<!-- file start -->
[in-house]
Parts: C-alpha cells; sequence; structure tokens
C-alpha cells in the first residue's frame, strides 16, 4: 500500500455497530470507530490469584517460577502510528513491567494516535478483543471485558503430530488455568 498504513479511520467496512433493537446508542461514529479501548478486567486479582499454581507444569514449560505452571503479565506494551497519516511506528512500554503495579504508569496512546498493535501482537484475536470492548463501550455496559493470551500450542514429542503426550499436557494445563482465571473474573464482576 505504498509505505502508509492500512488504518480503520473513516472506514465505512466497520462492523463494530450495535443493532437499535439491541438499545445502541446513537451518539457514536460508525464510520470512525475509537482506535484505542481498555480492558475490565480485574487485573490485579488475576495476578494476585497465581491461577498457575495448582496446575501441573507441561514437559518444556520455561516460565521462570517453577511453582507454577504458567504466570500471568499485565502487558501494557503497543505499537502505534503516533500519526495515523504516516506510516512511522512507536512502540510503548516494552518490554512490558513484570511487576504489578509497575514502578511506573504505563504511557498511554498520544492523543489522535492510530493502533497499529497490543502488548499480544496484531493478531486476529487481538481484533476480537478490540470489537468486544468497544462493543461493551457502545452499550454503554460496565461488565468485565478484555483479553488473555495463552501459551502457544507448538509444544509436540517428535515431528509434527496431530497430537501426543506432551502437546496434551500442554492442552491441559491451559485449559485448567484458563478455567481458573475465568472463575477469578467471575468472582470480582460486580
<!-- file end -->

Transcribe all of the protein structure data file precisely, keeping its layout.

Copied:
[in-house]
Parts: C-alpha cells; sequence; structure tokens
C-alpha cells in the first residue's frame, strides 16, 4: 500500500455497530470507530490469584517460577502510528513491567494516535478483543471485558503430530488455568 498504513479511520467496512433493537446508542461514529479501548478486567486479582499454581507444569514449560505452571503479565506494551497519516511506528512500554503495579504508569496512546498493535501482537484475536470492548463501550455496559493470551500450542514429542503426550499436557494445563482465571473474573464482576 505504498509505505502508509492500512488504518480503520473513516472506514465505512466497520462492523463494530450495535443493532437499535439491541438499545445502541446513537451518539457514536460508525464510520470512525475509537482506535484505542481498555480492558475490565480485574487485573490485579488475576495476578494476585497465581491461577498457575495448582496446575501441573507441561514437559518444556520455561516460565521462570517453577511453582507454577504458567504466570500471568499485565502487558501494557503497543505499537502505534503516533500519526495515523504516516506510516512511522512507536512502540510503548516494552518490554512490558513484570511487576504489578509497575514502578511506573504505563504511557498511554498520544492523543489522535492510530493502533497499529497490543502488548499480544496484531493478531486476529487481538481484533476480537478490540470489537468486544468497544462493543461493551457502545452499550454503554460496565461488565468485565478484555483479553488473555495463552501459551502457544507448538509444544509436540517428535515431528509434527496431530497430537501426543506432551502437546496434551500442554492442552491441559491451559485449559485448567484458563478455567481458573475465568472463575477469578467471575468472582470480582460486580